The Importance Of Whiteness In Legal Literature

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The imposition of transparently white norms is a unique form of unconscious discrimination and exemplifies the structural aspect of white supremacy. Beyond the individual forms of racism that stereotyping, bias, and hostility represent lie the vast terrains of institutional racism, the maintenance of institutions that systematically advantage whites, and cultural racism the usually unstated assumption that white culture is superior to all others. A raised white consciousness of race would produce a very different rule in disparate impact cases. The process of reconstructing a disparate impact rule must begin, however, with a careful examination of the transparency phenomenon. Whiteness is always a salient personal characteristic, but once identified, …show more content…
Critical race theorists in particular have focused on the salience of race to legal analysis, arguing compellingly that race does and should matter in all aspects of the law, from legal doctrine and theory to the conduct of legal education and the composition of the legal academy. Alexander Aleinikoff has argued that racial justice cannot be attained absent recognition of the social significance of race; whites ' increased, color-conscious attention to black perspectives and experience is a crucial ingredient in the effort to eradicate the difference race has made in this society. Gary Peller has described the historical development of contemporary antidiscrimination norms. He argues that integrationism, colorblindness expressed as social policy, holds the dominant position it does in white ideology at least in part in response to the "threat" that the black nationalism of the 1960s and 1970s posed to whites. Whites ' endeavors to understand our own and blacks ' ways of thinking about blackness are never unimportant, but a thorough reexamination of race consciousness ought to feature a careful consideration of whites ' racial …show more content…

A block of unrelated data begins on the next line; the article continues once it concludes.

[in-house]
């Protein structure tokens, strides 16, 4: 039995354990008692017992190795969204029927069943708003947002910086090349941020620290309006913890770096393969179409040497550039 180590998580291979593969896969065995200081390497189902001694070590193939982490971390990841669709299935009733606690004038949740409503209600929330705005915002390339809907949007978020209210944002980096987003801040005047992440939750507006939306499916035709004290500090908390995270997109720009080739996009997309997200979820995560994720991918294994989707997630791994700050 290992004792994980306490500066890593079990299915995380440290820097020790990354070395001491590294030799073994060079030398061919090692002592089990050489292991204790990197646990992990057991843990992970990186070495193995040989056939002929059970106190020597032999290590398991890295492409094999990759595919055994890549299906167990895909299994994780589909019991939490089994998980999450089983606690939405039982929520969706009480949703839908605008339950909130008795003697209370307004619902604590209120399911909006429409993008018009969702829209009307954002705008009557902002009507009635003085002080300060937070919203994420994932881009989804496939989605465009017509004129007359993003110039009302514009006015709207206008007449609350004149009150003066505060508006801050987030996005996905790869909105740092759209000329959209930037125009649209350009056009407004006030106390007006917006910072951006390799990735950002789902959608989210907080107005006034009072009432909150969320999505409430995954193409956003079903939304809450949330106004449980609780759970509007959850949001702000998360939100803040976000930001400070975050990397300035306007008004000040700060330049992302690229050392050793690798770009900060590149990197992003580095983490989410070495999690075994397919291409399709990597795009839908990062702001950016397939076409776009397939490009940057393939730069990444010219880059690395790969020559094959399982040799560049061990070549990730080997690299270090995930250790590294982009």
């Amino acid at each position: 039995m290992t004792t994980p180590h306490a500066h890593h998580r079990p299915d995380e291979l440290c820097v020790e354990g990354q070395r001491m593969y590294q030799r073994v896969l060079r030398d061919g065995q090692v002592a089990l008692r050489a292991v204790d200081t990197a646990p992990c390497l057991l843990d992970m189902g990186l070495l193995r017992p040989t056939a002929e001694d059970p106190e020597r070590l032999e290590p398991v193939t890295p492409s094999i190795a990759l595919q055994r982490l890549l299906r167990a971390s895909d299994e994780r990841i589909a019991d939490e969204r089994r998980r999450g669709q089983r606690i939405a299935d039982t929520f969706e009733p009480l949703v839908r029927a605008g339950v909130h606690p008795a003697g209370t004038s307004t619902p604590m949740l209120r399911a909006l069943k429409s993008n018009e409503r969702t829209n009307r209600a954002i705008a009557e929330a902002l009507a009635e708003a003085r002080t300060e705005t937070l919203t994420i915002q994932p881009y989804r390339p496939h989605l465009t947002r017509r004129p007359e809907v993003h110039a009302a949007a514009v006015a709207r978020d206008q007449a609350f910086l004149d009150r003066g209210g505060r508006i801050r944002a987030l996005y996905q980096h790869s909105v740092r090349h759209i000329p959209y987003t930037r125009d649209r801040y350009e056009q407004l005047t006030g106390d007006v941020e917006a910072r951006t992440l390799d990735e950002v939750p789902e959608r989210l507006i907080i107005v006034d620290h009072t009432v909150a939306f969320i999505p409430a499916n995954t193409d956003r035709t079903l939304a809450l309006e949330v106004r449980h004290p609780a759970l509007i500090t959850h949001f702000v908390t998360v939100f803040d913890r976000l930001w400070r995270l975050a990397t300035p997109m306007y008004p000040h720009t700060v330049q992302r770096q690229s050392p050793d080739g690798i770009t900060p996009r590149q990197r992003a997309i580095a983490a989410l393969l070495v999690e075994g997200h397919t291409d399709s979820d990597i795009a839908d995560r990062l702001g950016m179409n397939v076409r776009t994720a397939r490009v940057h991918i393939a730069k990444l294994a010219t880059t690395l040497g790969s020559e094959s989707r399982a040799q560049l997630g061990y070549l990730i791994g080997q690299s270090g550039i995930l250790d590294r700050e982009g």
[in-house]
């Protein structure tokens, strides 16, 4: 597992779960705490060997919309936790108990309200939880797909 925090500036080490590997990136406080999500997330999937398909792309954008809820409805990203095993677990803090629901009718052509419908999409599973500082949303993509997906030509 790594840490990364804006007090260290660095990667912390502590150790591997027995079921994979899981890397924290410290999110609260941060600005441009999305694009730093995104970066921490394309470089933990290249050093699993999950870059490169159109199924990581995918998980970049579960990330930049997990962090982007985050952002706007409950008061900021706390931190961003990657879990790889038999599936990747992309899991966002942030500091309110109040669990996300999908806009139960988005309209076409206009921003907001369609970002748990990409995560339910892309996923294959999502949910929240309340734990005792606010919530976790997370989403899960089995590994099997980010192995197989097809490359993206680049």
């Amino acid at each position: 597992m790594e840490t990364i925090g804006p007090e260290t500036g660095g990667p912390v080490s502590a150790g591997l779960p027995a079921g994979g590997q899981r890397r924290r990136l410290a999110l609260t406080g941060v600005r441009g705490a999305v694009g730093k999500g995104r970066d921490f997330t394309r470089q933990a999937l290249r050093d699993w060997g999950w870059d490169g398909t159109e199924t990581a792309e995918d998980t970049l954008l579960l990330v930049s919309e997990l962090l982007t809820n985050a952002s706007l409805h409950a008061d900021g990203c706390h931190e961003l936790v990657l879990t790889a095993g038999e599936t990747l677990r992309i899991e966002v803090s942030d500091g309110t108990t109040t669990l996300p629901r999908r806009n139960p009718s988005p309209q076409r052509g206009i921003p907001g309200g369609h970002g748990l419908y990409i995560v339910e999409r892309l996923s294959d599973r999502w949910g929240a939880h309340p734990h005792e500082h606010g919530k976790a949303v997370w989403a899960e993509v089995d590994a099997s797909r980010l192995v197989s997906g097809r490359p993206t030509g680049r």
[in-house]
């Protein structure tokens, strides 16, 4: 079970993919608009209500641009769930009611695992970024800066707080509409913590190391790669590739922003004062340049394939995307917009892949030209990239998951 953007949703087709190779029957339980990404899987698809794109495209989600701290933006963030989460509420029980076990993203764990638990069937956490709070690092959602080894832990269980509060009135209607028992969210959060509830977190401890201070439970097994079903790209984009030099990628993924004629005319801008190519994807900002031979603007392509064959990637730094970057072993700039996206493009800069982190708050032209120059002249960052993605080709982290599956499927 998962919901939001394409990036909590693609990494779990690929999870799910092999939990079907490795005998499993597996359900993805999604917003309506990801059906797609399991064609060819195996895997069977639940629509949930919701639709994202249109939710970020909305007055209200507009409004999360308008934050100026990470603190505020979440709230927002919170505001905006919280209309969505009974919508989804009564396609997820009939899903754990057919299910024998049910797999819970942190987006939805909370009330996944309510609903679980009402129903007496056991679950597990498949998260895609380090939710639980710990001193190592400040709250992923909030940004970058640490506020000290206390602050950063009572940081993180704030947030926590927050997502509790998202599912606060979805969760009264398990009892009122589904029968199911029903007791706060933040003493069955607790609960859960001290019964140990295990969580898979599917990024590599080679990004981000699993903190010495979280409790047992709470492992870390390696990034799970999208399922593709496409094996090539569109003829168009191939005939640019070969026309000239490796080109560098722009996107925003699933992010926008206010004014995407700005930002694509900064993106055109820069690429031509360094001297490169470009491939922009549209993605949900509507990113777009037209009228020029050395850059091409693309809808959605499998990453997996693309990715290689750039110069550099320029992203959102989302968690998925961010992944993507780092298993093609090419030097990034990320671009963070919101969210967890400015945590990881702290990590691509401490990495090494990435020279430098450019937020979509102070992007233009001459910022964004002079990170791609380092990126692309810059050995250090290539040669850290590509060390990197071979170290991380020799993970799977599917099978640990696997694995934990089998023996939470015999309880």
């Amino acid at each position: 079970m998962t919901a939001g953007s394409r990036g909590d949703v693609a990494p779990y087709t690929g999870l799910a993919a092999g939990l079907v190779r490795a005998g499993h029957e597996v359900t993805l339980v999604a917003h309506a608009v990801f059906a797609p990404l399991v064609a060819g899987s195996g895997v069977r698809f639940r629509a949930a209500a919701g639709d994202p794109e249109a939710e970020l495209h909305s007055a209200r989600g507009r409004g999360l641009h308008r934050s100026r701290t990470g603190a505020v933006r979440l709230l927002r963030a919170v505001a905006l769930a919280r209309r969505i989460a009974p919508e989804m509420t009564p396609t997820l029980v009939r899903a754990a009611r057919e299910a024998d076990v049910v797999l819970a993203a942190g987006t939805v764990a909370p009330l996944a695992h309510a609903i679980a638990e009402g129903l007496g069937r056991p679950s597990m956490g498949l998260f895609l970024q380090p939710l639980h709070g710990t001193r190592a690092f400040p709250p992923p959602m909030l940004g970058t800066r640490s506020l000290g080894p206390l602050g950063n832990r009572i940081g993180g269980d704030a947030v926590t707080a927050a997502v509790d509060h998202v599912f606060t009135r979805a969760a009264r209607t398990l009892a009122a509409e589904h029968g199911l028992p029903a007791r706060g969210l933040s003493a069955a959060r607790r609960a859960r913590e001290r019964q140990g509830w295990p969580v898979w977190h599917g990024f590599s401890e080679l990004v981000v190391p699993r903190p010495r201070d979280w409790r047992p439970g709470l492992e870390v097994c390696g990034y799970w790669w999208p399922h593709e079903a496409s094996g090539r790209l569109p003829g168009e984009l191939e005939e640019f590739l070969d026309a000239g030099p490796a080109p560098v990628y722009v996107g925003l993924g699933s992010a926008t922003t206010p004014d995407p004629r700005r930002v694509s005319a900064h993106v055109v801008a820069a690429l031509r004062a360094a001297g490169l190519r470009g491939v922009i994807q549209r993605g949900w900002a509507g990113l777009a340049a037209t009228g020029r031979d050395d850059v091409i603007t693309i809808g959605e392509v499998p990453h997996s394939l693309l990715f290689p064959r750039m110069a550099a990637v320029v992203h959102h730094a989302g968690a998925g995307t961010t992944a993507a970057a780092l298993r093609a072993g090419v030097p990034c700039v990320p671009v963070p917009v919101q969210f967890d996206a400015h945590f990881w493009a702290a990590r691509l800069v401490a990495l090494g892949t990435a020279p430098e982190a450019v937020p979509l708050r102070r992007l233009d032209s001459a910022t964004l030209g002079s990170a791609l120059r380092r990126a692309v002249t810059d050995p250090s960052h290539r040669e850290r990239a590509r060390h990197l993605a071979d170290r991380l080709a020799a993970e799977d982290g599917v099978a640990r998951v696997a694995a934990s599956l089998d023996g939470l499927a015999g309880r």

I call this the transparency phenomenon: the tendency of whites not to think about whiteness, or about norms, behaviors, experiences, or perspectives that are white-specific. Transparency often is the mechanism through which white decision makers who disavow white supremacy impose white norms on blacks. Transparency operates to require black assimilation even when pluralism is the articulated goal; it affords substantial advantages to whites over blacks even when decision makers intend to effect substantive racial justice. Today with a Black president in office, I won’t say that this theory does not apply, but when I look around at the diversity of my federal, state, and local government, one would think she is referring to the old country. Even though Black successful government representatives might be referred to as Uncle Tom’s, the fact of the matter is they are still Black, and they are still making

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